When I was a kid in Ohio, springtime meant fistfuls of violets, plucked from pockets of purple in the otherwise green grass around our house. Even now, when I find myself back home during violet season, I always pick my mother a bouquet. And she still oohs and ahhs over every bouquet like I’m still five, and she still brings out the teeny-tiny, itsy-bitsy white vase that fits nothing except a few violet stems and a couple tablespoons of water. Many a Mother’s Day was celebrated with that tiny bouquet on the table or in the kitchen window.
Now that I live 1,000 miles away, it’s pretty hard to find a florist that will deliver a fistful of hand-picked violets on Mother’s Day. So like many others, I look online for a long-distance delivery of a pretty mix of blooms (taking care to avoid those huge, allergy-inducing, pollen-dropping-everywhere stargazer lilies that drive mom and me crazy!).
I never really thought about what individual flowers mean, but a while back I happened to run across a list of flower meanings from the Farmer’s Almanac. It made me curious, and I looked up the significance of some of the wild and cultivated flowers I remember from my Ohio childhood. You can find the whole list here, but these were my favorites:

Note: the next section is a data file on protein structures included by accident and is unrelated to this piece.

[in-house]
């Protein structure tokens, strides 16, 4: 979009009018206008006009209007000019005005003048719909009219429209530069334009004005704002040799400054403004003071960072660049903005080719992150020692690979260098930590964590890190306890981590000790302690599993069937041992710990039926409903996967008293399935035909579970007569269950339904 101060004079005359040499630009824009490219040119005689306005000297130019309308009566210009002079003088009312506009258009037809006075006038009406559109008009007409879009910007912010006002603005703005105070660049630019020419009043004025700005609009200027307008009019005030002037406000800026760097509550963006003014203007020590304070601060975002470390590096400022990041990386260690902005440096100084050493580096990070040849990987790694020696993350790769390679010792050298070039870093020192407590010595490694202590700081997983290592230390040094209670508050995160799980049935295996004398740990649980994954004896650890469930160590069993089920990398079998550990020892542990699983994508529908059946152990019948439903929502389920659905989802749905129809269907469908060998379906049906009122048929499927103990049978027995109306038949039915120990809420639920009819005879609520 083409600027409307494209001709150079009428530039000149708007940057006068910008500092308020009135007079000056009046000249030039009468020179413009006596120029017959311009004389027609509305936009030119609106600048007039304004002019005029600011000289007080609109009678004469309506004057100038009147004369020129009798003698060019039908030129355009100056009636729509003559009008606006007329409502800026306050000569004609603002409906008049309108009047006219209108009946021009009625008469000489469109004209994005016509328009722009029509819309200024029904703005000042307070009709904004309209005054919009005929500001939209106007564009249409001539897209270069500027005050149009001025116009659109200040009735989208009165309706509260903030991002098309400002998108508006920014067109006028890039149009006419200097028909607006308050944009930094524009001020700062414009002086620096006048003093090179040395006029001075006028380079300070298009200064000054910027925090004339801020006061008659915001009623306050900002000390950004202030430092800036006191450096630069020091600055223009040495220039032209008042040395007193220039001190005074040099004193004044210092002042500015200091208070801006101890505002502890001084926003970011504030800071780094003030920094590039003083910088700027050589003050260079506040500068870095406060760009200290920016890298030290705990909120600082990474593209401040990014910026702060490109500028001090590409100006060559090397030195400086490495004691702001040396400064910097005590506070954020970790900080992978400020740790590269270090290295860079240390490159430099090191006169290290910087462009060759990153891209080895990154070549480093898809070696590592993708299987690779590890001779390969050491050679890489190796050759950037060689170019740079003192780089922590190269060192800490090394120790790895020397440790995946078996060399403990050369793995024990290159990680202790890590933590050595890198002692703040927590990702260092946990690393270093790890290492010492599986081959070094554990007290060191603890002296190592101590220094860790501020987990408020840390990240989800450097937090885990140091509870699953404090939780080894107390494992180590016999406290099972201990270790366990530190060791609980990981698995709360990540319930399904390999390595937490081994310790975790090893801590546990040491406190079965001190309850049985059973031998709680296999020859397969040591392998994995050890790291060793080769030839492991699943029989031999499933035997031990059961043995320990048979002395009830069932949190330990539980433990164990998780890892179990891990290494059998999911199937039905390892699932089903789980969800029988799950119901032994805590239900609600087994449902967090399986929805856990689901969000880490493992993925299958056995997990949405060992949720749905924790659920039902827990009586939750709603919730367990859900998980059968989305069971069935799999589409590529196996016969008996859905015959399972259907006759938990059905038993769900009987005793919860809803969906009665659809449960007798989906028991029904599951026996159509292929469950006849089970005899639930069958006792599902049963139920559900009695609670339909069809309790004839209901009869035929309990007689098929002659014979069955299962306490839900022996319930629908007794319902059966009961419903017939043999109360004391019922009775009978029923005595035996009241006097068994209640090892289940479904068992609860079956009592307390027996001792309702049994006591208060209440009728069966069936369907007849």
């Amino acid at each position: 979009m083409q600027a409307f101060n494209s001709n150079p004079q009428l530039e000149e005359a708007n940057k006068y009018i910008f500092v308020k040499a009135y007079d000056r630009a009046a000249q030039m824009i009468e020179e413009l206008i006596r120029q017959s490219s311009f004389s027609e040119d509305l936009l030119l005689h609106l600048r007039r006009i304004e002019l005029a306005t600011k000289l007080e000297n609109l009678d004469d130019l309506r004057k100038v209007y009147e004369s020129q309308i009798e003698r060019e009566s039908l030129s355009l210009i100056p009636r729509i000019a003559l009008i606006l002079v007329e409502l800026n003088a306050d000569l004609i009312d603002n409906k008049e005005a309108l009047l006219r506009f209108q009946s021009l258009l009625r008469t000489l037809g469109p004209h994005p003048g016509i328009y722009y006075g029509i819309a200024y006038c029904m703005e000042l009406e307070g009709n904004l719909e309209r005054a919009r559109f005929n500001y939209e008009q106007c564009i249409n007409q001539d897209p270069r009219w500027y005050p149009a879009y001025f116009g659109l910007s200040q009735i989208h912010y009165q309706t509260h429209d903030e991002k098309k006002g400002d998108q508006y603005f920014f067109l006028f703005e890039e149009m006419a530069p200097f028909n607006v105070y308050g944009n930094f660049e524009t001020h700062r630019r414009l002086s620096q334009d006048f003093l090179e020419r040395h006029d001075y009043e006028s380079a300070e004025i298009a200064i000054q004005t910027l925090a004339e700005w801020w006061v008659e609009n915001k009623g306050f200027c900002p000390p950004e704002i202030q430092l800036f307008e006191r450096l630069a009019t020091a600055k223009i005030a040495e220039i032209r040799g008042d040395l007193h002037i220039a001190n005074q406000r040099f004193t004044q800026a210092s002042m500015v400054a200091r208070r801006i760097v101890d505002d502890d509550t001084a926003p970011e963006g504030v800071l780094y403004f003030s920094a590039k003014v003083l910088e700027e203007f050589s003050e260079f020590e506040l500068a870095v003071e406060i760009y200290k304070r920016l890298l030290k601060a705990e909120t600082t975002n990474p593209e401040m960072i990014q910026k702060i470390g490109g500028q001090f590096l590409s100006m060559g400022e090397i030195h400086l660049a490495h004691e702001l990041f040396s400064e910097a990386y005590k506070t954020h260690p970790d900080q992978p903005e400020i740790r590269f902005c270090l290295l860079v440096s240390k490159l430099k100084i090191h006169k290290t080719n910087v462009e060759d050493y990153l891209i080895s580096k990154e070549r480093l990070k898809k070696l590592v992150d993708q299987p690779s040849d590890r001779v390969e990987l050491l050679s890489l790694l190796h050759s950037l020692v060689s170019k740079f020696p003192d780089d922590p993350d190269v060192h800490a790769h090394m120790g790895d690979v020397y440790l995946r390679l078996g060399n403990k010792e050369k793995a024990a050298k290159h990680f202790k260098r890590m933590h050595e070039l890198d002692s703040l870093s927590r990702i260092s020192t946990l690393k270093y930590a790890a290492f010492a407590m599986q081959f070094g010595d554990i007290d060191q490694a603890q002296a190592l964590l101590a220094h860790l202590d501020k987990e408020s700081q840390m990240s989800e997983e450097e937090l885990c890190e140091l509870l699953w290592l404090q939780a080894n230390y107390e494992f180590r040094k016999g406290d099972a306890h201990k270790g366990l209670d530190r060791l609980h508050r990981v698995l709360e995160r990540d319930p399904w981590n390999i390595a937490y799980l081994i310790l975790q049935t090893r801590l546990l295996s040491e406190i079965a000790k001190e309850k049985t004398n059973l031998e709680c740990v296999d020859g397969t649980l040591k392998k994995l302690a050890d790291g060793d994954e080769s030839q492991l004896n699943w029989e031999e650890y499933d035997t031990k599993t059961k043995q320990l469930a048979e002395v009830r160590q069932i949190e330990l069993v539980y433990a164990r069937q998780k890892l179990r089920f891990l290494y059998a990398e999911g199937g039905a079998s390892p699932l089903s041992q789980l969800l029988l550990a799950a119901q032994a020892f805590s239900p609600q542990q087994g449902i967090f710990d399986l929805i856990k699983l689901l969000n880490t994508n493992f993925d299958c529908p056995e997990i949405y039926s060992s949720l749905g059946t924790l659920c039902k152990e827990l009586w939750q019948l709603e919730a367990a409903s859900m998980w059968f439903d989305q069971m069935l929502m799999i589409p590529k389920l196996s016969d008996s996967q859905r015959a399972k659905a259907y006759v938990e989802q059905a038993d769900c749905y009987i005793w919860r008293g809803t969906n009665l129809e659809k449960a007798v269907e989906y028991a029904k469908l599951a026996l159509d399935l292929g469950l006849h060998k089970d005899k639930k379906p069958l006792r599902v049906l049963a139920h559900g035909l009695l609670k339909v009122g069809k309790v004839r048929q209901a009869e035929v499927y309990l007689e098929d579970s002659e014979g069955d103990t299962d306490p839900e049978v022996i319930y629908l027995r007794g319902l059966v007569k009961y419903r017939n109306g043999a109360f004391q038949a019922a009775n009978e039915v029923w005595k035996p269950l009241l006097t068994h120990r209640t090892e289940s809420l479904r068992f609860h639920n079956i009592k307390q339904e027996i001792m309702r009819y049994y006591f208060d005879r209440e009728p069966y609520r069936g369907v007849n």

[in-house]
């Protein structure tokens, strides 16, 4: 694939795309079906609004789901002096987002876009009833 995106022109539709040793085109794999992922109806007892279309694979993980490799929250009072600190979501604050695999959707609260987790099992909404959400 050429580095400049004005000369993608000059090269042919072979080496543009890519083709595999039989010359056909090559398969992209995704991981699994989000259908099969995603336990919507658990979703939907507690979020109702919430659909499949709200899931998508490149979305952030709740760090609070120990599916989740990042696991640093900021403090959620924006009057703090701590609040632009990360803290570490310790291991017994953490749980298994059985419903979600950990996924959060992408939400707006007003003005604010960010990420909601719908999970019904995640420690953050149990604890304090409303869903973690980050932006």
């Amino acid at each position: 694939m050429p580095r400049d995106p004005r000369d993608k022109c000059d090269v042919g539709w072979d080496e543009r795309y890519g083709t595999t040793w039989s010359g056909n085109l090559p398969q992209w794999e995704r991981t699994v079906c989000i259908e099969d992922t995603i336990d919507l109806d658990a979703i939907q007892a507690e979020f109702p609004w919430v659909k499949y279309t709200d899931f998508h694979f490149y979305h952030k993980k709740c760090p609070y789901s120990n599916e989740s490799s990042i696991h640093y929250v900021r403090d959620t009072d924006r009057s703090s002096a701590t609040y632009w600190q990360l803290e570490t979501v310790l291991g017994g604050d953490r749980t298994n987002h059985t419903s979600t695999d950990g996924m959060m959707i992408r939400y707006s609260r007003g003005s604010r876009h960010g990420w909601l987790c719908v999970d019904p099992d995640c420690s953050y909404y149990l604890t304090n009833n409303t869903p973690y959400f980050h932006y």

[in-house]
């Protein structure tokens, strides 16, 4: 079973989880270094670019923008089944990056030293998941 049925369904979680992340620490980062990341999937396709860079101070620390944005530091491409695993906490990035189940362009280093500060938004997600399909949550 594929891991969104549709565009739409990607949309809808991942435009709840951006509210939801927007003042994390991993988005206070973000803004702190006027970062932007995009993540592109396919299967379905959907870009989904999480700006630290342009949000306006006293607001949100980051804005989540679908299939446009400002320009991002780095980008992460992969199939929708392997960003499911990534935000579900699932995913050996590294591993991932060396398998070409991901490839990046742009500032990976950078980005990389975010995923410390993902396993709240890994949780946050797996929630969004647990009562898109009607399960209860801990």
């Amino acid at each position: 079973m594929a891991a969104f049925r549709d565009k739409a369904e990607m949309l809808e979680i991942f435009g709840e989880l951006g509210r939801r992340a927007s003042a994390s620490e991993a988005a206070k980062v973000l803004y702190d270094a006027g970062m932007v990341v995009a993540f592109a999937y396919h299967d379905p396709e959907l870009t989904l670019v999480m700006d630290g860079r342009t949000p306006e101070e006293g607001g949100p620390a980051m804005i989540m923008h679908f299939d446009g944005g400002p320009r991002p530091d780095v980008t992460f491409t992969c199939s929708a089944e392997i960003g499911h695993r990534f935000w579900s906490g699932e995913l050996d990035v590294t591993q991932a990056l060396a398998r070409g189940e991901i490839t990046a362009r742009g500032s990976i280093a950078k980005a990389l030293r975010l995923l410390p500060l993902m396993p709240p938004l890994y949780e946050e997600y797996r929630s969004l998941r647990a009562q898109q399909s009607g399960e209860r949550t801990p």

Blue Hyacinth, which was always growing in my Maw Maw’s (Grandma’s) flower bed: Constancy of Love
Honeysuckle, that bloomed at the edge of our woods: Bonds of Love
Morning Glory climbing the rail fence and occasionally sneaking into the garden: Affection
Daisies along the driveway waiting for “He loves me, he loves me not” fate: Innocence and Hope
Geraniums, which I dutifully sold for the marching band fundraiser every year: True Friendship
Lilac, the sweetest smell of springtime: Joy of Youth
Oh, and my beloved violets? They stand for loyalty, devotion and faithfulness. That sounds just about perfect. Happy Mother’s Day, Mom!